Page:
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EV Makers Worried About Europe’s Charging System

Carmakers preparing new EV models in a bid to take over the European market are worried grid and charging network constraints could challenge sales.

According to a Bloomberg report, executives from some of the largest carmakers are flagging a lack of fast-enough grid expansion and the absence of a single charging standard.

“It needs to speed up drastically,” Martin Sander, who heads Ford’s EV business in Europe, said as quoted by Bloomberg, referring to grid expansion.

“If this doesn’t happen, then customers will not have the possibility in 2035 to drive electric vehicles everywhere in Europe because it just won’t be practical.”

Grid expansion is a pressing issue for governments on both sides of the Atlantic as they seek to electrify ever-larger parts of their economies. This electrification will lead to a surge in demand, which would necessitate a larger grid.

However, grid expansion is not something that could be done in a week or a month, and this has turned the issue into one of the biggest and most challenging obstacles to the energy transition.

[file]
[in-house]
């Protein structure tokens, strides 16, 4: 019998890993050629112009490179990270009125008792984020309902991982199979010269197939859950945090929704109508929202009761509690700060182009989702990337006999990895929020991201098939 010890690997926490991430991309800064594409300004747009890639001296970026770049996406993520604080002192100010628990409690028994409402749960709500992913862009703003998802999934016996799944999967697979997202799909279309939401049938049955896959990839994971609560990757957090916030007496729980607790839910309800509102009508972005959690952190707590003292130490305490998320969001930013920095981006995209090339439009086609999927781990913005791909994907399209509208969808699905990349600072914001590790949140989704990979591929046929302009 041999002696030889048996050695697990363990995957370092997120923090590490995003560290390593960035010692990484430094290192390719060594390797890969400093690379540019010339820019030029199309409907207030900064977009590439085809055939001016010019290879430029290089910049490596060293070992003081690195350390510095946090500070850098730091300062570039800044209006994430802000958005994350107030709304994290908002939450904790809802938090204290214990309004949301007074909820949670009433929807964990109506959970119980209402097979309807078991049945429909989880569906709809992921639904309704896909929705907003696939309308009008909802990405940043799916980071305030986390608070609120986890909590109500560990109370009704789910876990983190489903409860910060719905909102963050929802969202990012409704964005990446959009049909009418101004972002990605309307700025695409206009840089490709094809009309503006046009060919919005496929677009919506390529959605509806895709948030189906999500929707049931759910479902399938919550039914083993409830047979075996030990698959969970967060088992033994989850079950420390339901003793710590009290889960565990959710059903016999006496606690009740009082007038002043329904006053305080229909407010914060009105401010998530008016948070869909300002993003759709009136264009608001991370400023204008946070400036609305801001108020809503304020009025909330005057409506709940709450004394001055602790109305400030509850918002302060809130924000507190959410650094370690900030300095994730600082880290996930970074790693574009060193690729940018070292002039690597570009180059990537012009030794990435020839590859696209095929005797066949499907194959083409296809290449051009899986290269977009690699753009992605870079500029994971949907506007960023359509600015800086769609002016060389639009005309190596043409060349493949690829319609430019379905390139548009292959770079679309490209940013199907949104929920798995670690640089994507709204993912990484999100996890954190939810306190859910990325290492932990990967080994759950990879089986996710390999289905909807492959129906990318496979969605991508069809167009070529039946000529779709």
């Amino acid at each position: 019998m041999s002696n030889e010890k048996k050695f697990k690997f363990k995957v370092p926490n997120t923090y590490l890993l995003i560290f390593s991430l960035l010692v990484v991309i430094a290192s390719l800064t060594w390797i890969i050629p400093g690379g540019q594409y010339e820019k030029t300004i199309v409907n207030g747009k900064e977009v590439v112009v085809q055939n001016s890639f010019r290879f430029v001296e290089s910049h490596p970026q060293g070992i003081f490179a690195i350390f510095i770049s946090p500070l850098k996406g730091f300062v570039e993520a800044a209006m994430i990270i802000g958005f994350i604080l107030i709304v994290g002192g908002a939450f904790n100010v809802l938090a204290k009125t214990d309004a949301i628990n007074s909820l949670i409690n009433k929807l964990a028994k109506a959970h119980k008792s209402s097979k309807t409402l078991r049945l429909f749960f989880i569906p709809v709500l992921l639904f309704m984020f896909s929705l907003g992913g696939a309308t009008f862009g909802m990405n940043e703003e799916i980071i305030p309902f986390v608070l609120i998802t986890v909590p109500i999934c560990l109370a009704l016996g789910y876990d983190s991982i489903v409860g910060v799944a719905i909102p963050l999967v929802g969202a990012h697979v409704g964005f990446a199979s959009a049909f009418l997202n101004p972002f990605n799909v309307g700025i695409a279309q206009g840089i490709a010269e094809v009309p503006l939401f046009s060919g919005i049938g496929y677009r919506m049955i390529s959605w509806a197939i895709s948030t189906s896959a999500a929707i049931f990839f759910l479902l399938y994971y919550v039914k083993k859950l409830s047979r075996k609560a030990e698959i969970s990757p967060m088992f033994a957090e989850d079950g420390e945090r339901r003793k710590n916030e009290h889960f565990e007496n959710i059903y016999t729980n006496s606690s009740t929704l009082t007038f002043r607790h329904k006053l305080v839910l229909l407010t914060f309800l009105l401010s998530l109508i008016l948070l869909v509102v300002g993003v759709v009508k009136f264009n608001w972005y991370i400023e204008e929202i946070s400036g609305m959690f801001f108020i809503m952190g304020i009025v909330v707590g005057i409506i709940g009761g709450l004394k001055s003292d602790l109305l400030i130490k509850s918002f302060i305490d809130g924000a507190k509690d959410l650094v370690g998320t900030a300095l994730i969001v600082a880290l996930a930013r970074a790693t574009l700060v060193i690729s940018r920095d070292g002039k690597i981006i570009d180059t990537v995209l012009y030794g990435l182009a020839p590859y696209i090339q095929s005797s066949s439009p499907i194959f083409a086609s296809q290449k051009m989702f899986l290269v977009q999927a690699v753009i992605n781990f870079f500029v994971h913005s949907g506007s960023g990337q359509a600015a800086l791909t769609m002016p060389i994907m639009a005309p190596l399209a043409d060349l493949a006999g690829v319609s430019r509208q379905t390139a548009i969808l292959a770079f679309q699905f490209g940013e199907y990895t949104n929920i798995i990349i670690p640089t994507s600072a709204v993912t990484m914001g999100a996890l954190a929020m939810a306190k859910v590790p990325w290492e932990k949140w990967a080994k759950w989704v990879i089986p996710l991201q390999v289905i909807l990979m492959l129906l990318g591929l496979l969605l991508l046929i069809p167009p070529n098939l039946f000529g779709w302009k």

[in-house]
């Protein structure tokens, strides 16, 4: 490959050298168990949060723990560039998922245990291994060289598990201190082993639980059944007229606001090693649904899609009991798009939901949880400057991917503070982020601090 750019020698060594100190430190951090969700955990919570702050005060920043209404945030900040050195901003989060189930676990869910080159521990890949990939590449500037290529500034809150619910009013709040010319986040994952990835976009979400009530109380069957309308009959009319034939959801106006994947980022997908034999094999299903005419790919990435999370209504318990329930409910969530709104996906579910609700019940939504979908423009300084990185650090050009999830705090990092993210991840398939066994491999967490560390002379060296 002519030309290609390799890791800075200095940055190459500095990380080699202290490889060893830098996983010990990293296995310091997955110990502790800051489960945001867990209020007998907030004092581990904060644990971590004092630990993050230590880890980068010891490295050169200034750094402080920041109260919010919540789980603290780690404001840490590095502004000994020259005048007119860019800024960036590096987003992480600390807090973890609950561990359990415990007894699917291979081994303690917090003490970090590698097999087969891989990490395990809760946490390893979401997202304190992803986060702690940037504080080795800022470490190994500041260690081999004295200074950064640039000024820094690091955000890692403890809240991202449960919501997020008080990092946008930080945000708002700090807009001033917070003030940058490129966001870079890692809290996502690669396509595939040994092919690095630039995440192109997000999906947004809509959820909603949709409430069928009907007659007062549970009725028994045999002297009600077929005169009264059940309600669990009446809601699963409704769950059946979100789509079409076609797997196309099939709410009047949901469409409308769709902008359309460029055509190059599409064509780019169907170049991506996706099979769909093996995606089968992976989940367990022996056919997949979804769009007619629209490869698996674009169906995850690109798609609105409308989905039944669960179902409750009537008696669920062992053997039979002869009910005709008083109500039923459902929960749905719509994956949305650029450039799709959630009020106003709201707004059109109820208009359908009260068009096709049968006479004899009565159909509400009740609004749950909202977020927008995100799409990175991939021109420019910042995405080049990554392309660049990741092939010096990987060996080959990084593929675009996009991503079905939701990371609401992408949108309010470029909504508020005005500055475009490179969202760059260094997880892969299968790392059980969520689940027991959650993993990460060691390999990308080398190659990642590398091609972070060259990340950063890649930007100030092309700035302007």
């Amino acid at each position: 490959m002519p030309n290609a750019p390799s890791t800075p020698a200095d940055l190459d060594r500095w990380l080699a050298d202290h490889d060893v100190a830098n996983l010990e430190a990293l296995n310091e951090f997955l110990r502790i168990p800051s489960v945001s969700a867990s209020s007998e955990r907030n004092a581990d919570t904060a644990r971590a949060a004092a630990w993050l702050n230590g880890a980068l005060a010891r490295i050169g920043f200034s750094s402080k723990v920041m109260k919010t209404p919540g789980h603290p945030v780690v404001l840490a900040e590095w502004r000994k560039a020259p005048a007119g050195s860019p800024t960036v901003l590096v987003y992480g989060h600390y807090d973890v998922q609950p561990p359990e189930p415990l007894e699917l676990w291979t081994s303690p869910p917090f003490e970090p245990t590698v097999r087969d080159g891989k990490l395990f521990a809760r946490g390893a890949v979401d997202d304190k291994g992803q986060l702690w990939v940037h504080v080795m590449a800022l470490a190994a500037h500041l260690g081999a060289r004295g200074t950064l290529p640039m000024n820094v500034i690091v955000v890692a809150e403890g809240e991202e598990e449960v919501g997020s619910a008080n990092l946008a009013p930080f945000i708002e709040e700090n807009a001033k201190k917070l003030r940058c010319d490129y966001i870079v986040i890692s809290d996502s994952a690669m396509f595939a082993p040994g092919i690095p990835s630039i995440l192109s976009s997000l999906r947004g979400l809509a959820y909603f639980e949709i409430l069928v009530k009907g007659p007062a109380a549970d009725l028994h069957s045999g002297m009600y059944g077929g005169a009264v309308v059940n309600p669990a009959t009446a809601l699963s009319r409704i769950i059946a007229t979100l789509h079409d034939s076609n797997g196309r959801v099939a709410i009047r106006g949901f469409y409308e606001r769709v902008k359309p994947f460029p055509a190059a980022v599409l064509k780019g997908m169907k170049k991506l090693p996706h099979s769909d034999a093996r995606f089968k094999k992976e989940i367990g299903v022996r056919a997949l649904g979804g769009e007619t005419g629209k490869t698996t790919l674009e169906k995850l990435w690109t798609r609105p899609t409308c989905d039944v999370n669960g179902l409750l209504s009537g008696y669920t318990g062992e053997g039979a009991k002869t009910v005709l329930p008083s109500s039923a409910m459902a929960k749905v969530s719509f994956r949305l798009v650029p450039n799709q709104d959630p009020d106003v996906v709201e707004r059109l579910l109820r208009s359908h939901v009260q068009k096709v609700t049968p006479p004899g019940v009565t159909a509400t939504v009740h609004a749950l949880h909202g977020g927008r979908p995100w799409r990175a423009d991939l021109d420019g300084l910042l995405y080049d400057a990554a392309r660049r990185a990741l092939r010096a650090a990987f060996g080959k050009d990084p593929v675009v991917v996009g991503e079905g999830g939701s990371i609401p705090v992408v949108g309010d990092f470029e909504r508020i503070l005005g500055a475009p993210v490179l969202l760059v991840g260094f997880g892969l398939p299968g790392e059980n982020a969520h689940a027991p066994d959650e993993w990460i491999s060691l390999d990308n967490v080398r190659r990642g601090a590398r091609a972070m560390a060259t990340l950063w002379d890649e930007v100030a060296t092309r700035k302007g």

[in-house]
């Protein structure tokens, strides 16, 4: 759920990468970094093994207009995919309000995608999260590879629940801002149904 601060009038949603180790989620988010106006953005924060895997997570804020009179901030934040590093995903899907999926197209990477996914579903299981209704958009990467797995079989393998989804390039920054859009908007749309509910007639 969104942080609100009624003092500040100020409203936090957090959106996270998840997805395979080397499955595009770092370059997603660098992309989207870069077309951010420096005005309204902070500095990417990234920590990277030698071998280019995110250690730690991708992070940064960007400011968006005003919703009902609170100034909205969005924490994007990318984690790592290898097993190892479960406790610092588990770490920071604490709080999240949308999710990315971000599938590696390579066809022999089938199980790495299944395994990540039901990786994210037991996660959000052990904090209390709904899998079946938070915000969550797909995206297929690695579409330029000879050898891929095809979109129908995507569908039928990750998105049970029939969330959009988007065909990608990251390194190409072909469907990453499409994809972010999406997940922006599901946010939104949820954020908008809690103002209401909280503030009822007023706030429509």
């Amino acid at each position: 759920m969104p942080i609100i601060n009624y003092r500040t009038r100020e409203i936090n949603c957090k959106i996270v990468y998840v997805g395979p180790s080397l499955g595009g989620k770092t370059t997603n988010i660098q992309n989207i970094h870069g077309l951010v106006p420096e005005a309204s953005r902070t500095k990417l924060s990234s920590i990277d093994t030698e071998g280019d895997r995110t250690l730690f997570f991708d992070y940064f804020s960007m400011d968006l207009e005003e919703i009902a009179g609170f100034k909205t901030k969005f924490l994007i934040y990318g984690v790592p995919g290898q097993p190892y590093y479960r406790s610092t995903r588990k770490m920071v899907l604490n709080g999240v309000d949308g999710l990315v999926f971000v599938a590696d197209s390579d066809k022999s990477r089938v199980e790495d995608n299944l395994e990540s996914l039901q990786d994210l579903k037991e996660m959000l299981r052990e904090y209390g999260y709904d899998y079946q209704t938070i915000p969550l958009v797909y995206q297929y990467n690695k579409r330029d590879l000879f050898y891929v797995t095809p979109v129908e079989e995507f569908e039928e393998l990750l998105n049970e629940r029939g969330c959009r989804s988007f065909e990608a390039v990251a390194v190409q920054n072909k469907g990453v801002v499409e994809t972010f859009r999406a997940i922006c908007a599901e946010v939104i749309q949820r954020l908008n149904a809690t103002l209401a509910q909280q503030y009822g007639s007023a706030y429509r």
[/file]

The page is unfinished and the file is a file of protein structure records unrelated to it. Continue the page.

Charging standards are also a headache for carmakers in Europe, according to the Bloomberg report. The example it provides is with a new Renault model that would feature bidirectional charging, making it possible for the car to release electricity back into the grid or the house of its owner when necessary.

Yet this bidirectional charging system would only work with Renault chargers and electricity distributors that the company has deals with.

“That’s a little bit of a limit, right?” Renault chief executive Luca de Meo said, urging his fellow carmakers to all start working towards making bidirectional EVs.

“Interoperability, and finding a way to make all cars to be able to get energy back into the system, wherever it comes from — it’s a discussion you should have,” De Meo said.


The idea seems to be to repeat what the EU did with phone chargers and set up a universal standard for EV chargers. However, this would involve additional investments on top of the ones that Renault, for instance, has already made in its proprietary charger for the upcoming bidirectional model.

By Irina Slav for Oilprice.com

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